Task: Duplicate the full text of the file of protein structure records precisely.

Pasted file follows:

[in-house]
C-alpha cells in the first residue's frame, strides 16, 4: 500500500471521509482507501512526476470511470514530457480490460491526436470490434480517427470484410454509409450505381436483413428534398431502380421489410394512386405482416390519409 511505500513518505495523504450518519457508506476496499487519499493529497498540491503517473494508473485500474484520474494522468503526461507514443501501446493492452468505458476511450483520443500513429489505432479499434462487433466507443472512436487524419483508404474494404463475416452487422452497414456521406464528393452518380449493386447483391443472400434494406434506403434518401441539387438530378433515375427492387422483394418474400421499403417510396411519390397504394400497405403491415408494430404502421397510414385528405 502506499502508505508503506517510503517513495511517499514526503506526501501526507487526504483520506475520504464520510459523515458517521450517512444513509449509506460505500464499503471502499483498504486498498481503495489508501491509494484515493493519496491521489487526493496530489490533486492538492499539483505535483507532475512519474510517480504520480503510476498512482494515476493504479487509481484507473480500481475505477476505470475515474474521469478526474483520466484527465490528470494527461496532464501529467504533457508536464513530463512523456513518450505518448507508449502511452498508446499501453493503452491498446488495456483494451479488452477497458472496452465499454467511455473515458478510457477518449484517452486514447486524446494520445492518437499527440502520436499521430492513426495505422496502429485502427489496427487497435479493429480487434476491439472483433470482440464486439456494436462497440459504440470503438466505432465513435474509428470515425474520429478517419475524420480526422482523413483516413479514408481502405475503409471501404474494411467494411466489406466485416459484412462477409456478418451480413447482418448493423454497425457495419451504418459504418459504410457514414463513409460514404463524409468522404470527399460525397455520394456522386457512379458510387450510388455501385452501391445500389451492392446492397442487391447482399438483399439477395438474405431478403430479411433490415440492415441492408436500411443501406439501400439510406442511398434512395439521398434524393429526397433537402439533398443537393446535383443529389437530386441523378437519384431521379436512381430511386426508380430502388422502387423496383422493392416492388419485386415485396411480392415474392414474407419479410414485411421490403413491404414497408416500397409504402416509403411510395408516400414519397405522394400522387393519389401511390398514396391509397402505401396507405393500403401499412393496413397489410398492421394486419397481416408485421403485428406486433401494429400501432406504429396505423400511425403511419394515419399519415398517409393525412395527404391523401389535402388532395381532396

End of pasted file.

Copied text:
[in-house]
C-alpha cells in the first residue's frame, strides 16, 4: 500500500471521509482507501512526476470511470514530457480490460491526436470490434480517427470484410454509409450505381436483413428534398431502380421489410394512386405482416390519409 511505500513518505495523504450518519457508506476496499487519499493529497498540491503517473494508473485500474484520474494522468503526461507514443501501446493492452468505458476511450483520443500513429489505432479499434462487433466507443472512436487524419483508404474494404463475416452487422452497414456521406464528393452518380449493386447483391443472400434494406434506403434518401441539387438530378433515375427492387422483394418474400421499403417510396411519390397504394400497405403491415408494430404502421397510414385528405 502506499502508505508503506517510503517513495511517499514526503506526501501526507487526504483520506475520504464520510459523515458517521450517512444513509449509506460505500464499503471502499483498504486498498481503495489508501491509494484515493493519496491521489487526493496530489490533486492538492499539483505535483507532475512519474510517480504520480503510476498512482494515476493504479487509481484507473480500481475505477476505470475515474474521469478526474483520466484527465490528470494527461496532464501529467504533457508536464513530463512523456513518450505518448507508449502511452498508446499501453493503452491498446488495456483494451479488452477497458472496452465499454467511455473515458478510457477518449484517452486514447486524446494520445492518437499527440502520436499521430492513426495505422496502429485502427489496427487497435479493429480487434476491439472483433470482440464486439456494436462497440459504440470503438466505432465513435474509428470515425474520429478517419475524420480526422482523413483516413479514408481502405475503409471501404474494411467494411466489406466485416459484412462477409456478418451480413447482418448493423454497425457495419451504418459504418459504410457514414463513409460514404463524409468522404470527399460525397455520394456522386457512379458510387450510388455501385452501391445500389451492392446492397442487391447482399438483399439477395438474405431478403430479411433490415440492415441492408436500411443501406439501400439510406442511398434512395439521398434524393429526397433537402439533398443537393446535383443529389437530386441523378437519384431521379436512381430511386426508380430502388422502387423496383422493392416492388419485386415485396411480392415474392414474407419479410414485411421490403413491404414497408416500397409504402416509403411510395408516400414519397405522394400522387393519389401511390398514396391509397402505401396507405393500403401499412393496413397489410398492421394486419397481416408485421403485428406486433401494429400501432406504429396505423400511425403511419394515419399519415398517409393525412395527404391523401389535402388532395381532396